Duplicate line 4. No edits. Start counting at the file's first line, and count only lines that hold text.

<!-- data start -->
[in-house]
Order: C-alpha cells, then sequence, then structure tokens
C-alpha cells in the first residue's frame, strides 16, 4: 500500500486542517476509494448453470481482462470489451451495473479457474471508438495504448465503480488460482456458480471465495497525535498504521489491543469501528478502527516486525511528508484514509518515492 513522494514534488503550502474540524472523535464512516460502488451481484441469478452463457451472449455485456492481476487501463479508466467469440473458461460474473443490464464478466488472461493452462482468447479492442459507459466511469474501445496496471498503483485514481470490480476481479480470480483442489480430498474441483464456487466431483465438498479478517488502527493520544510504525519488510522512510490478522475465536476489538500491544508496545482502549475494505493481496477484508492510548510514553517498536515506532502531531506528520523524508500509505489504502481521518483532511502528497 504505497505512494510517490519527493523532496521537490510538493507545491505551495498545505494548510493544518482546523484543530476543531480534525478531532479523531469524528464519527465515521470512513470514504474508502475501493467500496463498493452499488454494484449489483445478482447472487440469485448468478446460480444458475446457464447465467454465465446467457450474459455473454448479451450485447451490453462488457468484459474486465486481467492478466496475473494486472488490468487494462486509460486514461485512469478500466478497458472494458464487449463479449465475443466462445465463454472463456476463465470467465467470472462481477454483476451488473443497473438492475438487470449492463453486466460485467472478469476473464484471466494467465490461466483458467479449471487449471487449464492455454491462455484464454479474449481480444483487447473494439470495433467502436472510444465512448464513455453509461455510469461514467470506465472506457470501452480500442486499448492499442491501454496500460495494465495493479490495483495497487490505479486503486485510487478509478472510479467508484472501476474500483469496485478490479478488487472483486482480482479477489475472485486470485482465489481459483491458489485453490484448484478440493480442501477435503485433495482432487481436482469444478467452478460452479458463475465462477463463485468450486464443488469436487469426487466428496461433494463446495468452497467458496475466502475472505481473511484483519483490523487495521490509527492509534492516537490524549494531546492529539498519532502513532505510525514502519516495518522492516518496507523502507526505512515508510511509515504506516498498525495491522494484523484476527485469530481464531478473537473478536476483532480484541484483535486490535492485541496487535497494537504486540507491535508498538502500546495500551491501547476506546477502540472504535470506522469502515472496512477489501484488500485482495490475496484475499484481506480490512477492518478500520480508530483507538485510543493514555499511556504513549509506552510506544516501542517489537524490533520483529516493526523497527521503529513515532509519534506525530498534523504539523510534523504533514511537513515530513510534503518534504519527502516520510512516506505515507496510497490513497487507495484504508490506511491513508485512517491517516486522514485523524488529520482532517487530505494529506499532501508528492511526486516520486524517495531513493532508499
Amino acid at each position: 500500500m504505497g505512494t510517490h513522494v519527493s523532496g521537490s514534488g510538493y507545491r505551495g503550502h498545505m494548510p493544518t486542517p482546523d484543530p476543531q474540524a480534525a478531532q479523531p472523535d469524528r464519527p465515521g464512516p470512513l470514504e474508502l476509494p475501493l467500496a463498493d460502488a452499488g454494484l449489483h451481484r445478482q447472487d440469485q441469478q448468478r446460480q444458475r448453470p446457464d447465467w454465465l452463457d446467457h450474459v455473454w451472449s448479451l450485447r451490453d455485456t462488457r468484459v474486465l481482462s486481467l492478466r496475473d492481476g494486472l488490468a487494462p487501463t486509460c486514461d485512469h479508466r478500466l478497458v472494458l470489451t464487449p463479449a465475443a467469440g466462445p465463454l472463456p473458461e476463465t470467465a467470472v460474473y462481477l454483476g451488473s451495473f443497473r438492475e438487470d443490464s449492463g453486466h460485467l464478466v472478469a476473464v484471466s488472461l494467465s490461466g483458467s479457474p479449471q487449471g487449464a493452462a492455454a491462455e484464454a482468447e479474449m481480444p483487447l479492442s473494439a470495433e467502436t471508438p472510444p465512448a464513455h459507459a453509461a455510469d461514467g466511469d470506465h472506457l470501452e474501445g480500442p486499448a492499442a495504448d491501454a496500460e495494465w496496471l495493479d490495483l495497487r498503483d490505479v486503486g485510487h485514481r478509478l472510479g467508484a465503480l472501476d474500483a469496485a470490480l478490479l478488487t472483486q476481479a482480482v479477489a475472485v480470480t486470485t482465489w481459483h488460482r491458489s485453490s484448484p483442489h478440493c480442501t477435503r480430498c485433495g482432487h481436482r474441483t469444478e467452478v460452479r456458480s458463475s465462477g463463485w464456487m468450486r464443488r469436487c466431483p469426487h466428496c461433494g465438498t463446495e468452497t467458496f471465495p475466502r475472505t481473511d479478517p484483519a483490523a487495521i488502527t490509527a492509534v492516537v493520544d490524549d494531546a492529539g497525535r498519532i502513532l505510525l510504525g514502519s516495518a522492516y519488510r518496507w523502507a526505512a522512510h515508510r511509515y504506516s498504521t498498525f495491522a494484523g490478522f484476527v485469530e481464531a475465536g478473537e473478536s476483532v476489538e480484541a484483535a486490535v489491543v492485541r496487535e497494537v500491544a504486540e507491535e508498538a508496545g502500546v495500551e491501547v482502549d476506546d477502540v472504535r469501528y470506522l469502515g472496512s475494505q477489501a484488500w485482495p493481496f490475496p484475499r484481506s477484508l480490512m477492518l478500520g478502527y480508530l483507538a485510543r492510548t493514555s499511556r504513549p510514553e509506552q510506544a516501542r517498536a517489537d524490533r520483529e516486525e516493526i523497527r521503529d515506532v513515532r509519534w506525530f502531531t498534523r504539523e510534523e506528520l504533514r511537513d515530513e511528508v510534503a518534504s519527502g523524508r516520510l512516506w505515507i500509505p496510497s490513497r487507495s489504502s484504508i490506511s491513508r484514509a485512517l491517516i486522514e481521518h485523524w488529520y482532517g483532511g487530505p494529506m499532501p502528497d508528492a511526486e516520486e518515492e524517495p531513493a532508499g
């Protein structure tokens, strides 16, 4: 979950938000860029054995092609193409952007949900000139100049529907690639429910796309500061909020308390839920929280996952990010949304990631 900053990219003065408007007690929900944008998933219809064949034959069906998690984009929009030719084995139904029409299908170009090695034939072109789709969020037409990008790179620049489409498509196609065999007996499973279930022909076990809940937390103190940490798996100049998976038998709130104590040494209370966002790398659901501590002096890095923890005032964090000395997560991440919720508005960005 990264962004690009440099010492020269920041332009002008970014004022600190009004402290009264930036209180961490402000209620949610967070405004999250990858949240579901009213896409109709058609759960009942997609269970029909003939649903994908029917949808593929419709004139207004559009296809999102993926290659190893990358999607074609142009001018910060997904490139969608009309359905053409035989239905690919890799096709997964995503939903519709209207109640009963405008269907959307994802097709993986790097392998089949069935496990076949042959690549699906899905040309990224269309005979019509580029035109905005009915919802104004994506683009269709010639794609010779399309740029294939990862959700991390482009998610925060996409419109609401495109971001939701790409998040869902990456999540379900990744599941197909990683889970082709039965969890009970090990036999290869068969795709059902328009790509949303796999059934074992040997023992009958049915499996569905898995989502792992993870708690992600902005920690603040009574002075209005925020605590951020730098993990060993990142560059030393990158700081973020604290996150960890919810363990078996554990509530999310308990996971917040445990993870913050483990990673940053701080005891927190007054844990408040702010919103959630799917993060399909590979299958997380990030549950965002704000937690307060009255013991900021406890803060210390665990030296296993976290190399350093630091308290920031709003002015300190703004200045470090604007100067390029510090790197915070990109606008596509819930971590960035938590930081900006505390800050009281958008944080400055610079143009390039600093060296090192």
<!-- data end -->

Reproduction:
Amino acid at each position: 500500500m504505497g505512494t510517490h513522494v519527493s523532496g521537490s514534488g510538493y507545491r505551495g503550502h498545505m494548510p493544518t486542517p482546523d484543530p476543531q474540524a480534525a478531532q479523531p472523535d469524528r464519527p465515521g464512516p470512513l470514504e474508502l476509494p475501493l467500496a463498493d460502488a452499488g454494484l449489483h451481484r445478482q447472487d440469485q441469478q448468478r446460480q444458475r448453470p446457464d447465467w454465465l452463457d446467457h450474459v455473454w451472449s448479451l450485447r451490453d455485456t462488457r468484459v474486465l481482462s486481467l492478466r496475473d492481476g494486472l488490468a487494462p487501463t486509460c486514461d485512469h479508466r478500466l478497458v472494458l470489451t464487449p463479449a465475443a467469440g466462445p465463454l472463456p473458461e476463465t470467465a467470472v460474473y462481477l454483476g451488473s451495473f443497473r438492475e438487470d443490464s449492463g453486466h460485467l464478466v472478469a476473464v484471466s488472461l494467465s490461466g483458467s479457474p479449471q487449471g487449464a493452462a492455454a491462455e484464454a482468447e479474449m481480444p483487447l479492442s473494439a470495433e467502436t471508438p472510444p465512448a464513455h459507459a453509461a455510469d461514467g466511469d470506465h472506457l470501452e474501445g480500442p486499448a492499442a495504448d491501454a496500460e495494465w496496471l495493479d490495483l495497487r498503483d490505479v486503486g485510487h485514481r478509478l472510479g467508484a465503480l472501476d474500483a469496485a470490480l478490479l478488487t472483486q476481479a482480482v479477489a475472485v480470480t486470485t482465489w481459483h488460482r491458489s485453490s484448484p483442489h478440493c480442501t477435503r480430498c485433495g482432487h481436482r474441483t469444478e467452478v460452479r456458480s458463475s465462477g463463485w464456487m468450486r464443488r469436487c466431483p469426487h466428496c461433494g465438498t463446495e468452497t467458496f471465495p475466502r475472505t481473511d479478517p484483519a483490523a487495521i488502527t490509527a492509534v492516537v493520544d490524549d494531546a492529539g497525535r498519532i502513532l505510525l510504525g514502519s516495518a522492516y519488510r518496507w523502507a526505512a522512510h515508510r511509515y504506516s498504521t498498525f495491522a494484523g490478522f484476527v485469530e481464531a475465536g478473537e473478536s476483532v476489538e480484541a484483535a486490535v489491543v492485541r496487535e497494537v500491544a504486540e507491535e508498538a508496545g502500546v495500551e491501547v482502549d476506546d477502540v472504535r469501528y470506522l469502515g472496512s475494505q477489501a484488500w485482495p493481496f490475496p484475499r484481506s477484508l480490512m477492518l478500520g478502527y480508530l483507538a485510543r492510548t493514555s499511556r504513549p510514553e509506552q510506544a516501542r517498536a517489537d524490533r520483529e516486525e516493526i523497527r521503529d515506532v513515532r509519534w506525530f502531531t498534523r504539523e510534523e506528520l504533514r511537513d515530513e511528508v510534503a518534504s519527502g523524508r516520510l512516506w505515507i500509505p496510497s490513497r487507495s489504502s484504508i490506511s491513508r484514509a485512517l491517516i486522514e481521518h485523524w488529520y482532517g483532511g487530505p494529506m499532501p502528497d508528492a511526486e516520486e518515492e524517495p531513493a532508499g